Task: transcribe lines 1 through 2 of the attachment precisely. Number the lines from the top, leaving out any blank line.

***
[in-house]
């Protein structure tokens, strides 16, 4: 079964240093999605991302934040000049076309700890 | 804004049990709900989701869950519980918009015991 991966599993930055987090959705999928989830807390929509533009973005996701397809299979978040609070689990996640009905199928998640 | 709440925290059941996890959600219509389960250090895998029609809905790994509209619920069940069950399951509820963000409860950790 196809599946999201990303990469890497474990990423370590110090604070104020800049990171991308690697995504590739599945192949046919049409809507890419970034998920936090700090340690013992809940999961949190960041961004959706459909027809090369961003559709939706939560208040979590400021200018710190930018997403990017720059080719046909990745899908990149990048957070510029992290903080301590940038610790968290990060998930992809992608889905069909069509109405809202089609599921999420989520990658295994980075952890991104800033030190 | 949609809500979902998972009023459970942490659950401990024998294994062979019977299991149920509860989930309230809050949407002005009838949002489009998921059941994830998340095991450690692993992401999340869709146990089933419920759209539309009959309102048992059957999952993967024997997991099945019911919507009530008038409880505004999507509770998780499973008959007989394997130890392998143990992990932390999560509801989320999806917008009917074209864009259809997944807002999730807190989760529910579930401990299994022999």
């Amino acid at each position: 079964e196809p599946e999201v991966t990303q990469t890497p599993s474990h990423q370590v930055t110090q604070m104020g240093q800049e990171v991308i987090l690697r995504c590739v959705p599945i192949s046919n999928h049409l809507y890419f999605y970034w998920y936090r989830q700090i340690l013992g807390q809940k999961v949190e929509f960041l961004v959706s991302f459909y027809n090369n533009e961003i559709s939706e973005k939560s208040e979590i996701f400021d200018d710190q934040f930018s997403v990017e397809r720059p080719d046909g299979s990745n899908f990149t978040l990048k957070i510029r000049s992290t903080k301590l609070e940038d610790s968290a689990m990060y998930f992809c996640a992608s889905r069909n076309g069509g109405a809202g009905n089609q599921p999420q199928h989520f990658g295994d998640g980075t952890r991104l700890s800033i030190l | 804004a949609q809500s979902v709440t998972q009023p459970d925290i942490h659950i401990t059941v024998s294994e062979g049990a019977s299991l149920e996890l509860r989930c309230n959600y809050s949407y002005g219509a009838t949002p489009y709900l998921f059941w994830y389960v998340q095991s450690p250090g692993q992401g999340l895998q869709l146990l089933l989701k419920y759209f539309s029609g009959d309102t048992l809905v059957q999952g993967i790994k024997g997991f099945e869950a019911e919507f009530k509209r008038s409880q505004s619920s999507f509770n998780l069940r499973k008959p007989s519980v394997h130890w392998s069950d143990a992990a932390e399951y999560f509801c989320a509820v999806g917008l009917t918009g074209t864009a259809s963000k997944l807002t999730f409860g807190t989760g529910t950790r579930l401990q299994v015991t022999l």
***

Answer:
[in-house]
């Protein structure tokens, strides 16, 4: 079964240093999605991302934040000049076309700890 | 804004049990709900989701869950519980918009015991 991966599993930055987090959705999928989830807390929509533009973005996701397809299979978040609070689990996640009905199928998640 | 709440925290059941996890959600219509389960250090895998029609809905790994509209619920069940069950399951509820963000409860950790 196809599946999201990303990469890497474990990423370590110090604070104020800049990171991308690697995504590739599945192949046919049409809507890419970034998920936090700090340690013992809940999961949190960041961004959706459909027809090369961003559709939706939560208040979590400021200018710190930018997403990017720059080719046909990745899908990149990048957070510029992290903080301590940038610790968290990060998930992809992608889905069909069509109405809202089609599921999420989520990658295994980075952890991104800033030190 | 949609809500979902998972009023459970942490659950401990024998294994062979019977299991149920509860989930309230809050949407002005009838949002489009998921059941994830998340095991450690692993992401999340869709146990089933419920759209539309009959309102048992059957999952993967024997997991099945019911919507009530008038409880505004999507509770998780499973008959007989394997130890392998143990992990932390999560509801989320999806917008009917074209864009259809997944807002999730807190989760529910579930401990299994022999």